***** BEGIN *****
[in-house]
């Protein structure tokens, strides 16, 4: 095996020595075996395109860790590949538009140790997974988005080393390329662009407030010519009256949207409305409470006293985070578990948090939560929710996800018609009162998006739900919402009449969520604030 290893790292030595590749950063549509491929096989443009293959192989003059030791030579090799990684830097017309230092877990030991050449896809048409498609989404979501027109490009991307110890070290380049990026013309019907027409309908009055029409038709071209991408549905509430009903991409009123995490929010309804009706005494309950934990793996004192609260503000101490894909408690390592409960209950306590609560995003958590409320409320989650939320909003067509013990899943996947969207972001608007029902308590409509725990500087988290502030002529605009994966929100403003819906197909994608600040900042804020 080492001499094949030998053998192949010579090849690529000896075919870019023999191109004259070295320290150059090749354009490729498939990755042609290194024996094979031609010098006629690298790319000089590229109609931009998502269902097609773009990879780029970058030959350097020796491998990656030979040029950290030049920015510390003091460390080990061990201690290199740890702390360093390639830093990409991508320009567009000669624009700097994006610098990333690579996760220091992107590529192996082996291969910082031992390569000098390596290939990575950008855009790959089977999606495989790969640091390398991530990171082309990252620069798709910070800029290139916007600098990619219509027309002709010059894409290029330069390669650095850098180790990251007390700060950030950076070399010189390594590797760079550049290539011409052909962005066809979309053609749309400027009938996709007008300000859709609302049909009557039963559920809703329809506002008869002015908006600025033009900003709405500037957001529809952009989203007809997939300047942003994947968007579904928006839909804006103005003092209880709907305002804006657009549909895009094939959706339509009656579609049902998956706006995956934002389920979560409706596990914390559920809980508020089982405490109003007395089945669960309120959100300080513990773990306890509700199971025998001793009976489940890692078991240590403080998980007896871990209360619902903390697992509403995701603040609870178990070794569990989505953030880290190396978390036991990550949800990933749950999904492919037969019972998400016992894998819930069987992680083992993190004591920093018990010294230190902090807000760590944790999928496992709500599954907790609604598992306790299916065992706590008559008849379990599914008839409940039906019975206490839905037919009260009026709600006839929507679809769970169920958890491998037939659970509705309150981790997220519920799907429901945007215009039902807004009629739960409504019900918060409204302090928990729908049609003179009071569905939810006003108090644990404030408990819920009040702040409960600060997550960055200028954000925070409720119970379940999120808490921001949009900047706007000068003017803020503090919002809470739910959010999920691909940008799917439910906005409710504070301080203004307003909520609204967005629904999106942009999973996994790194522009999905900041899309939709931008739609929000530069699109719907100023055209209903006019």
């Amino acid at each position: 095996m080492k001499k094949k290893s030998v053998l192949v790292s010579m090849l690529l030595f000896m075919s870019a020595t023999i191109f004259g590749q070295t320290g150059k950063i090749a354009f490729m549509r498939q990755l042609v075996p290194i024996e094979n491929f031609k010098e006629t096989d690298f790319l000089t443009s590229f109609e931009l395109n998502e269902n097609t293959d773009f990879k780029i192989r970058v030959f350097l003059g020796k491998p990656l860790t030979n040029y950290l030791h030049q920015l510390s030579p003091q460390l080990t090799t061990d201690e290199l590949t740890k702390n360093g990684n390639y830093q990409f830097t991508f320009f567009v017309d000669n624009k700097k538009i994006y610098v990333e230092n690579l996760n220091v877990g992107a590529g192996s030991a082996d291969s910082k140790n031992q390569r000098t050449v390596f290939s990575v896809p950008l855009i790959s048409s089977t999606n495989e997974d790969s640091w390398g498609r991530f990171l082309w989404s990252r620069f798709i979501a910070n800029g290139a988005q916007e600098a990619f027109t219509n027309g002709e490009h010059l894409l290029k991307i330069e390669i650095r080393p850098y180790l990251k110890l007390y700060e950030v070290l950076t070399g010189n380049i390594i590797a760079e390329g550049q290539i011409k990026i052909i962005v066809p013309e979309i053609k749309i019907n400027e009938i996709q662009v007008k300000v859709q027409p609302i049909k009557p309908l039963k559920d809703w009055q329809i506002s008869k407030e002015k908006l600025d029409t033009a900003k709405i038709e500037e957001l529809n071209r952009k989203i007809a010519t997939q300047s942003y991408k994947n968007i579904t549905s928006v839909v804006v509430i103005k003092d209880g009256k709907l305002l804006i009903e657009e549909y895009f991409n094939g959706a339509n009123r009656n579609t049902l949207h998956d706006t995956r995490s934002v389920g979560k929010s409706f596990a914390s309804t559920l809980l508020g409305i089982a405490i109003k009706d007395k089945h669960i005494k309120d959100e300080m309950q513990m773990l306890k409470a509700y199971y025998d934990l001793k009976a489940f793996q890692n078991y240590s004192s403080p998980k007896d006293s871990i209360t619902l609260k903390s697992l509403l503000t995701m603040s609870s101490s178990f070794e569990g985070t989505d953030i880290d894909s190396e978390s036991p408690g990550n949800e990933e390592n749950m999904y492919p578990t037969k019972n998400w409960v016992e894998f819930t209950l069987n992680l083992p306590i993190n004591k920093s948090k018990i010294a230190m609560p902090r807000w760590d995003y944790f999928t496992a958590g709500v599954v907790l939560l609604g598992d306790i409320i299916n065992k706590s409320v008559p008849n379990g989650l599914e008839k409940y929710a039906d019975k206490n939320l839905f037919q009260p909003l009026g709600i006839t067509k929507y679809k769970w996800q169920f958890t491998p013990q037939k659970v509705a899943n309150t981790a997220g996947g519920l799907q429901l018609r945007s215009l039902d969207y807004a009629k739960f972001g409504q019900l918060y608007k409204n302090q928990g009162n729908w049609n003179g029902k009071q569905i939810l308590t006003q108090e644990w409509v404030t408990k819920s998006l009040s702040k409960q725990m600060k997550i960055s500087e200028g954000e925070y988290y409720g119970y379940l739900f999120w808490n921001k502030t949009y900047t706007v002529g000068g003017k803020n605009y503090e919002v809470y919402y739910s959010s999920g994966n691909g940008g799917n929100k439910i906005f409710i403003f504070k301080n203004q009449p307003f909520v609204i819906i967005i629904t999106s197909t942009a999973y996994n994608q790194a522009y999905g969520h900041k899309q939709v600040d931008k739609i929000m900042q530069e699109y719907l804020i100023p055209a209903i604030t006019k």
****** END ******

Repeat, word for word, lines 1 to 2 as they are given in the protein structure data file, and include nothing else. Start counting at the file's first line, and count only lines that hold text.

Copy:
[in-house]
């Protein structure tokens, strides 16, 4: 095996020595075996395109860790590949538009140790997974988005080393390329662009407030010519009256949207409305409470006293985070578990948090939560929710996800018609009162998006739900919402009449969520604030 290893790292030595590749950063549509491929096989443009293959192989003059030791030579090799990684830097017309230092877990030991050449896809048409498609989404979501027109490009991307110890070290380049990026013309019907027409309908009055029409038709071209991408549905509430009903991409009123995490929010309804009706005494309950934990793996004192609260503000101490894909408690390592409960209950306590609560995003958590409320409320989650939320909003067509013990899943996947969207972001608007029902308590409509725990500087988290502030002529605009994966929100403003819906197909994608600040900042804020 080492001499094949030998053998192949010579090849690529000896075919870019023999191109004259070295320290150059090749354009490729498939990755042609290194024996094979031609010098006629690298790319000089590229109609931009998502269902097609773009990879780029970058030959350097020796491998990656030979040029950290030049920015510390003091460390080990061990201690290199740890702390360093390639830093990409991508320009567009000669624009700097994006610098990333690579996760220091992107590529192996082996291969910082031992390569000098390596290939990575950008855009790959089977999606495989790969640091390398991530990171082309990252620069798709910070800029290139916007600098990619219509027309002709010059894409290029330069390669650095850098180790990251007390700060950030950076070399010189390594590797760079550049290539011409052909962005066809979309053609749309400027009938996709007008300000859709609302049909009557039963559920809703329809506002008869002015908006600025033009900003709405500037957001529809952009989203007809997939300047942003994947968007579904928006839909804006103005003092209880709907305002804006657009549909895009094939959706339509009656579609049902998956706006995956934002389920979560409706596990914390559920809980508020089982405490109003007395089945669960309120959100300080513990773990306890509700199971025998001793009976489940890692078991240590403080998980007896871990209360619902903390697992509403995701603040609870178990070794569990989505953030880290190396978390036991990550949800990933749950999904492919037969019972998400016992894998819930069987992680083992993190004591920093018990010294230190902090807000760590944790999928496992709500599954907790609604598992306790299916065992706590008559008849379990599914008839409940039906019975206490839905037919009260009026709600006839929507679809769970169920958890491998037939659970509705309150981790997220519920799907429901945007215009039902807004009629739960409504019900918060409204302090928990729908049609003179009071569905939810006003108090644990404030408990819920009040702040409960600060997550960055200028954000925070409720119970379940999120808490921001949009900047706007000068003017803020503090919002809470739910959010999920691909940008799917439910906005409710504070301080203004307003909520609204967005629904999106942009999973996994790194522009999905900041899309939709931008739609929000530069699109719907100023055209209903006019």